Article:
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Project Aims to Address Policies at Odds With Smallholder Farmers
August 14, 2016
Smallholder systems are complex mosaics, integrating diverse land uses from forestry to agriculture.
Yet policies often draw a sharp dichotomy across landscapes – forestry on one side, agriculture on the other. The resulting mismatch between policy and actual behavior can have unintended consequences for the environment and livelihoods, or mean that opportunities are missed to better support smallholders.
A new Center for International Forestry Research (CIFOR) project in collaboration with ICRAF and Tree Aid – and supported by the International Fund for Agricultural Development (IFAD) – is attempting to alleviate this discrepancy by increasing understanding of the real, ground-level integrated management systems of smallholders and facilitating dialogue between smallholders, policy makers and development practitioners.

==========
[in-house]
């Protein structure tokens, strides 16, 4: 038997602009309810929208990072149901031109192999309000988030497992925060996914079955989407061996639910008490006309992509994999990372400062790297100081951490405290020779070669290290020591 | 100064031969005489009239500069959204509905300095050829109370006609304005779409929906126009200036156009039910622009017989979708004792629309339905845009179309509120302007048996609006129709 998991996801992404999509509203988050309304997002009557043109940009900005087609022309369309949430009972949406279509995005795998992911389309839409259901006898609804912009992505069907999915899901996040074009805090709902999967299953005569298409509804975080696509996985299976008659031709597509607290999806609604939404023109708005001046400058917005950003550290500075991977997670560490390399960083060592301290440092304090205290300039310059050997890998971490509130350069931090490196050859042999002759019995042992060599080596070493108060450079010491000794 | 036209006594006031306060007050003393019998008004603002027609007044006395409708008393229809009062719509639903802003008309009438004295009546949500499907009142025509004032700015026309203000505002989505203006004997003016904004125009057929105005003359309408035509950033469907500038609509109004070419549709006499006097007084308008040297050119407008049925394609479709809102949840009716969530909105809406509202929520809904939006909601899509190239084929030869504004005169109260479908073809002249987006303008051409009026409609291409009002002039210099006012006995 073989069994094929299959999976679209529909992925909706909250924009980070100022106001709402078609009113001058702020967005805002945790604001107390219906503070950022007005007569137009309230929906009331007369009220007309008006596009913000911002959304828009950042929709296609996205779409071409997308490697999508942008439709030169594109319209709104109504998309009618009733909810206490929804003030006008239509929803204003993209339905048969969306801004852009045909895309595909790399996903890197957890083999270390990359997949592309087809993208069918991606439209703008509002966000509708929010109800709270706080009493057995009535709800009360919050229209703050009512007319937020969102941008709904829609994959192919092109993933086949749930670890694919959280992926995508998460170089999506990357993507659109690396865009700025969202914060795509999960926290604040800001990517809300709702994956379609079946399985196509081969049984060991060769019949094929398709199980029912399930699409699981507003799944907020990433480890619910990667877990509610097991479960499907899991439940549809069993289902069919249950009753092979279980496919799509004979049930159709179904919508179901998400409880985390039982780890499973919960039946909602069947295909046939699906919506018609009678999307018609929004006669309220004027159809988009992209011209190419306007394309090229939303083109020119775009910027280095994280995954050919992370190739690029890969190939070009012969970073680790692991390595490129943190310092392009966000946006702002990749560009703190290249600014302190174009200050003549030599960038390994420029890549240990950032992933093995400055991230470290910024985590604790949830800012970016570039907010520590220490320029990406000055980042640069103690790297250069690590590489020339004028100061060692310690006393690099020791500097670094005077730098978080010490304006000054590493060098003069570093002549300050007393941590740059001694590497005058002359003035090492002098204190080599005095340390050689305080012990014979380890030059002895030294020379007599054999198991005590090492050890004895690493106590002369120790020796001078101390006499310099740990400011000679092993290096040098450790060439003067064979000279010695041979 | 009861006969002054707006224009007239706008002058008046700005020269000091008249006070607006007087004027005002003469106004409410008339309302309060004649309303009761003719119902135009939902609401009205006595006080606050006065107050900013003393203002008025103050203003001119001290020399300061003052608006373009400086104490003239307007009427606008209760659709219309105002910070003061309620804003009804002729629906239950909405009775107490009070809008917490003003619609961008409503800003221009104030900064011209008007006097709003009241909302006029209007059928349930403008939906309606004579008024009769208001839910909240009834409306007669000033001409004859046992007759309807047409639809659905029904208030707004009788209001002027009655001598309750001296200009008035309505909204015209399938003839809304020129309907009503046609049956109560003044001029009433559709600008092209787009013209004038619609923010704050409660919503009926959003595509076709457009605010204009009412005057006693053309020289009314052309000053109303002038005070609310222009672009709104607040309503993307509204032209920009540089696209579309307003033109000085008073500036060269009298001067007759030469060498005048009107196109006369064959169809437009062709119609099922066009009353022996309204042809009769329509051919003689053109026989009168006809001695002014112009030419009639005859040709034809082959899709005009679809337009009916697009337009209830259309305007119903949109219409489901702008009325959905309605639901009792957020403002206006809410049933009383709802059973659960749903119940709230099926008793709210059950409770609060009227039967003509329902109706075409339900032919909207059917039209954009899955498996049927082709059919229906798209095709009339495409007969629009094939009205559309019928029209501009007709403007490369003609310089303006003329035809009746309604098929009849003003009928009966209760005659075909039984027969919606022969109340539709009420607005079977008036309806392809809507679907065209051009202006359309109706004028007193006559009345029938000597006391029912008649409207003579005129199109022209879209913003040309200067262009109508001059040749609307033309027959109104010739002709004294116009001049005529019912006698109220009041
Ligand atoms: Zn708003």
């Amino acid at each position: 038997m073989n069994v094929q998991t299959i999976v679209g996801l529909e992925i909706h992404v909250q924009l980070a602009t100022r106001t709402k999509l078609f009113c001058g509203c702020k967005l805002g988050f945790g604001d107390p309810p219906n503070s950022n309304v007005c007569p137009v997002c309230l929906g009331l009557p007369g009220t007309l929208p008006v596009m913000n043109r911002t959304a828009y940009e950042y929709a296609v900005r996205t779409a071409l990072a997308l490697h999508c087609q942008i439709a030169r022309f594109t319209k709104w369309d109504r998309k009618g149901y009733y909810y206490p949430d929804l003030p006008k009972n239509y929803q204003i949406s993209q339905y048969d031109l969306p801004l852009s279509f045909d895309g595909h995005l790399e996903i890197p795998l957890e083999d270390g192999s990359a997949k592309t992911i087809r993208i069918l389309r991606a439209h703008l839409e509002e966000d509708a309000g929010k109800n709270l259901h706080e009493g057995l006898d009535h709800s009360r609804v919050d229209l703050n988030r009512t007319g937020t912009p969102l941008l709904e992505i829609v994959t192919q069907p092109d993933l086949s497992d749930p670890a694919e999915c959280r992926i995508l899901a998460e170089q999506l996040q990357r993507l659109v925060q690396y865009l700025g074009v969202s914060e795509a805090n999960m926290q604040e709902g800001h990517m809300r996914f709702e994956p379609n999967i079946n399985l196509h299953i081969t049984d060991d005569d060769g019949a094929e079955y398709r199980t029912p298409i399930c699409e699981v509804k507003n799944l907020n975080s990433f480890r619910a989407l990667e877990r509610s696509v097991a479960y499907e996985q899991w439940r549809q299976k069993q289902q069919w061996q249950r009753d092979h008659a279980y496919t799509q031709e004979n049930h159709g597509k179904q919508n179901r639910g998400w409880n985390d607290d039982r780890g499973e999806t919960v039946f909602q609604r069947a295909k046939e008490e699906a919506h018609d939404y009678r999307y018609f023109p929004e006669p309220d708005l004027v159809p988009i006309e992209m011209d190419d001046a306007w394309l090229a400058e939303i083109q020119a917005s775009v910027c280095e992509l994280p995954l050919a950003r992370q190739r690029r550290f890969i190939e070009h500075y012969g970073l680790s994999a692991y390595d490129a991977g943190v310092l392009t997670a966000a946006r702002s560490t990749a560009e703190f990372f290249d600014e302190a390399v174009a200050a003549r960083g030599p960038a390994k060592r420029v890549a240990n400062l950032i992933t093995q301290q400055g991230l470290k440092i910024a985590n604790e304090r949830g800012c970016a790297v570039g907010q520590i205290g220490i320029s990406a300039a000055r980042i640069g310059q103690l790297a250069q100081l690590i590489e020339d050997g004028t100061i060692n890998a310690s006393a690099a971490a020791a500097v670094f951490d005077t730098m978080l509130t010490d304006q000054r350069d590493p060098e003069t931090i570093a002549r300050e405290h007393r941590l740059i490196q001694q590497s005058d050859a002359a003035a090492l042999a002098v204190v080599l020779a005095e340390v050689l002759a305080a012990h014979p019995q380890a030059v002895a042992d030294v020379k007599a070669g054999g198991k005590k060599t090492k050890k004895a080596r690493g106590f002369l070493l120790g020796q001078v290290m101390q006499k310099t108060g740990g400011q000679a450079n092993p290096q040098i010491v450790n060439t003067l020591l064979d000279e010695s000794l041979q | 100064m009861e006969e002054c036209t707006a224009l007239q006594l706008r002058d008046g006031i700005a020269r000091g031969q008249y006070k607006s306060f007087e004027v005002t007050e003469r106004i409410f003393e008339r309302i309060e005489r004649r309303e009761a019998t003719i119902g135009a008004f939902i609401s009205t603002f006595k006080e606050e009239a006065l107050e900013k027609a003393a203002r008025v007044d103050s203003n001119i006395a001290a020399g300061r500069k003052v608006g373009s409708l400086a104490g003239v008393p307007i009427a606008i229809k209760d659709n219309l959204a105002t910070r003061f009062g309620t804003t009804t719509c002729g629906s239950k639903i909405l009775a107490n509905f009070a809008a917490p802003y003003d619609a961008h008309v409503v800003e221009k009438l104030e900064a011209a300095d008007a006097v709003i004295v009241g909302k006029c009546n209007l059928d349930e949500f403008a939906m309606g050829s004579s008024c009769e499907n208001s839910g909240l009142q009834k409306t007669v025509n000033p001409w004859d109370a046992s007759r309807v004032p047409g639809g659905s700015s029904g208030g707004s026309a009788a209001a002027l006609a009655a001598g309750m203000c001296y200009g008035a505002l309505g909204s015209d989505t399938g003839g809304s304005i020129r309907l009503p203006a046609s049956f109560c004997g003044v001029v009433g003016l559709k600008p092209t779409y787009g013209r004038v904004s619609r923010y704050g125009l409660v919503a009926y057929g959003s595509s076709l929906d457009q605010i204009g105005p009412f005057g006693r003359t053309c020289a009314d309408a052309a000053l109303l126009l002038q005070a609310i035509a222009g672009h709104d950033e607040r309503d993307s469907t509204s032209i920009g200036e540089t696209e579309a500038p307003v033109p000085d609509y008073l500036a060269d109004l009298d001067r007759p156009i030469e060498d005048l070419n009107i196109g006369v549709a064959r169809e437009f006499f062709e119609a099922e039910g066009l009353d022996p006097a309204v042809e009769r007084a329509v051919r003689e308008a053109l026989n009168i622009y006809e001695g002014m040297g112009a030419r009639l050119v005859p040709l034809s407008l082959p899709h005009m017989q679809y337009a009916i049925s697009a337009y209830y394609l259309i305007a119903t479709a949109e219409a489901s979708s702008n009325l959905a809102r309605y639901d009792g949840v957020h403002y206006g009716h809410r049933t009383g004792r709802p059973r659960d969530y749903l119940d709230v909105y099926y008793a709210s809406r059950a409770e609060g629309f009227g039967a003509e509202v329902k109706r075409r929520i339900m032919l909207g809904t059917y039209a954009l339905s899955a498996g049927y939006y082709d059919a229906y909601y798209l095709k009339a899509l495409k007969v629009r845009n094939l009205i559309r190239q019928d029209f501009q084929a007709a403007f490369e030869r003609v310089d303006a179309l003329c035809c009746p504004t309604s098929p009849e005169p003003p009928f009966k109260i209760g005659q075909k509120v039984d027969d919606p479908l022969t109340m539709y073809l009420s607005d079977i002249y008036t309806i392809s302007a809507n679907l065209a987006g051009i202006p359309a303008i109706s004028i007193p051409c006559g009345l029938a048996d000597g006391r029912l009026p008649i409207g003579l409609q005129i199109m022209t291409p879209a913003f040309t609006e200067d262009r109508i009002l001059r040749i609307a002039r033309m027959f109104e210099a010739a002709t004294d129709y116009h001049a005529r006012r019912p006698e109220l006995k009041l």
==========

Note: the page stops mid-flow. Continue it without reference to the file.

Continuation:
“We are targeting the poorest smallholders and women living in mosaic landscapes that combine forestry and farm land uses in Burkina Faso and Ghana. Our research will focus on developing strategies to support adaptive processes important to households in these landscapes,” said Peter Cronkleton, CIFOR Senior Scientist and director of the project.